Monday, September 24, 2012

My Mom, Her Passing and Advanced Directives

Anna Fairbanks 1939-2012

by Cynthia Caron

My mom has passed away. Her death will leave a void that nothing will ever fill. Nobody can ever replace a mother…certainly not one as unique and beautiful as mine. With that said, I would like to take a moment and write about something very important that occurred from the moment I received the phone call from the ambulance attendants to my home in New Hampshire, of my mom's sudden massive stroke in Ohio. My flight landed only 9 hours later and I was in the ICU unit and facing the reality that my mom may never be the same and was in grave health. The last thing I wanted was to worry about the "legal aspects" of her medical care and treatment. How does this affect you? It does. It affects every living and breathing person no matter the age.

My point is, to please save your family and friends from having to "guess" your wishes should you be unable. Have an Advanced Directive/Living Will. It outlines who you wish to have make your medical decisions for you in case you are unable. It outlines, legally, what you would like done should you ever become incapacitated or without the ability to say what you would like done. My mom had a living will as I gave her one about 6 years ago, however, she did not complete it. Her prognosis was very poor in that her stroke was massive and without oxygen and blood to the left hemisphere of her brain. Initially, upon arrival to ICU, they felt she would probably be placed in rehab for 2-3 years to regain SOME of her capabilities lost. However, as the third day in ICU approached her brain swelled terribly and pushed the left side of brain into the right side. She suffered permanent brain damage that made rehabilitation no longer an option. She would have been permanently paralyzed, without the ability to swallow, talk, eat, drink or move on her own. She would have needed a feeding tube and a nursing home for the rest of her life until either her heart or pneumonia may have taken her.

While my mom's wishes were well known among all 3 of her children, myself included of course, and many of her friends… including numerous emails to me of others who "came back to the senior center with strokes" and her personal desires should she ever have legally could not hold up to any of her three adult children to make decisions by the courts. It was up to the doctors. Doctors take an oath to keep a person "alive." We were very lucky she had a wonderful neurologist who was able to bring her out of a coma for a limited time to get her "nods" as to what she wanted when the brain began to swell.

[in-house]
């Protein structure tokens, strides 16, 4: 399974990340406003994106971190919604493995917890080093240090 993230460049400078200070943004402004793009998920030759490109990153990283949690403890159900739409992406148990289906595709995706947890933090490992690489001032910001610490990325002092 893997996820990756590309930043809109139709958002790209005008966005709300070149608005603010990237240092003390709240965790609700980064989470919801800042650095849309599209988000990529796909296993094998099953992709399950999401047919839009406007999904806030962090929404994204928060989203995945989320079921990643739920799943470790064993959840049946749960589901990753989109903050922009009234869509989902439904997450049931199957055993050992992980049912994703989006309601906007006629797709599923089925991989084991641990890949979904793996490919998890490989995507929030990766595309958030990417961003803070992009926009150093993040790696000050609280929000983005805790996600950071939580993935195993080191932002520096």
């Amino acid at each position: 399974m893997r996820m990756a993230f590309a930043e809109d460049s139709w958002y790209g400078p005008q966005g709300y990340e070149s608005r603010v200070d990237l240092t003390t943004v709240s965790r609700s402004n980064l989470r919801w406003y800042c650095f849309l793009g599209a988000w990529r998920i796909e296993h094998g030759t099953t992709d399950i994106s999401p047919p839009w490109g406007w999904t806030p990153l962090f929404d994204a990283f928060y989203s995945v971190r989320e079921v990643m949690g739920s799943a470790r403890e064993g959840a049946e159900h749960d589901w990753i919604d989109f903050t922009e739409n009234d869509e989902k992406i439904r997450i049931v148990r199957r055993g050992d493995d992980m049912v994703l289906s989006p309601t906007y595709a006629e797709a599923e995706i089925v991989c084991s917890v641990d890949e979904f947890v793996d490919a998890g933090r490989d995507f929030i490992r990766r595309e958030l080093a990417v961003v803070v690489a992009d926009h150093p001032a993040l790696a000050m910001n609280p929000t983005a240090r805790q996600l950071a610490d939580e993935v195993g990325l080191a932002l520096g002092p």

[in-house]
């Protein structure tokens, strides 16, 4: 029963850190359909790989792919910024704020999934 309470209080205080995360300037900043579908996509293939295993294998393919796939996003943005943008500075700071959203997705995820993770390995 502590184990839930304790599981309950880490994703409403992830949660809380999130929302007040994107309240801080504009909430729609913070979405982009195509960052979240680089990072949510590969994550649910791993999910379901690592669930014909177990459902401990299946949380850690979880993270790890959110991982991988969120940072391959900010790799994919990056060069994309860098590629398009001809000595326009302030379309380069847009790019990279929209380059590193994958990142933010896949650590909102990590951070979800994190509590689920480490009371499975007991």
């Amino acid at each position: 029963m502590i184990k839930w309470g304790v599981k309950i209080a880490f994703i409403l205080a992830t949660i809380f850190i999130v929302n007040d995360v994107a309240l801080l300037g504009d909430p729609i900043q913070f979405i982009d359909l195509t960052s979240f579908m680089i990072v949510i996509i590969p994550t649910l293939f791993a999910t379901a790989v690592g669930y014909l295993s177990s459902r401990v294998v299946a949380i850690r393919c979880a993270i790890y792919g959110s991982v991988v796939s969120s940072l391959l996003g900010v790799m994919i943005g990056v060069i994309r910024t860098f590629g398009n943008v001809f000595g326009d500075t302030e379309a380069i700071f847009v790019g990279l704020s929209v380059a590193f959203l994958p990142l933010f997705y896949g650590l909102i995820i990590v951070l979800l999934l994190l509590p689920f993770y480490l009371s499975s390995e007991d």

I will never ever forget as long as I live the intense look on my mom's face as she listened closely and nodded no to brain surgery, no to a feeding tube and no to a life bedridden in a nursing home. Had her wishes been in writing, and some may disagree, it would have saved the pain of my mom facing the grim reality of her prognosis and from having to see me, her daughter, pressing my face into my hands to keep from sobbing and crying out loud. I will never forget the look on her face as she had to make decisions to leave us all.

My mom just turned 73 only a month before. A fit woman who walked 3 miles a day, or more, and spent hours in her garden, drawing and painting floral landscapes, choir and attending her local senior center for daily activities.

PLEASE make those decisions ahead of time. That is what a living will/advanced directive is. It outlines example situations so that you can decide if you want to be "kept alive" while in a state of poor prognosis or if your quality of life will not be sufficient to your wishes. Many times you are asked if you have a Living Will when you attend your doctor appointments. Your doctor's office should always have a copy, along with whomever you designate as your Power of Attorney (POA). (The person who signs on your behalf when you are unable.) Please take the time to click on your state, print a copy….complete it and provide to your doctor, POA and lawyer if you have one. It's free. Be sure to have it notarized, as well. Do not let your fate be decided outside of those who love and know you. We were certainly grateful that my mom was able to give her wishes to the doctor before falling back into her coma. She passed away 9 days later on September 16, 2012. Forever loved and forever will be missed, by many.

Link to Advanced Directives, by State:
Link to Obituary of Anna M. Fairbanks:


Cynthia Caron
LostNMissing, Inc.

NamUs-Victim Advocate (NH)

Phone: 603.965.4621
Cell: 603.548.6548

1 comment:

  1. Cynthia! My thoughts are with you at this very difficult time... I truly know how difficult this I was a direct care clinical speech-language pathologist "in the trenches" for over 20 years... dealing with patients and families who were experiencing all of these losses.... their loved ones independent living skills lost, G-tube, dysphagia (swallowing) disorders, speech-language and cognitive deficits, and lack of ambulation etc.

    Your message is clear and vital... I saw so many families who "put it off" and it caused dissension and havoc... And needless suffering! The fact that your Mom was competent to decide for a brief time was like a delivery from angels, no doubt!


    Donna -"Ladyjustice"


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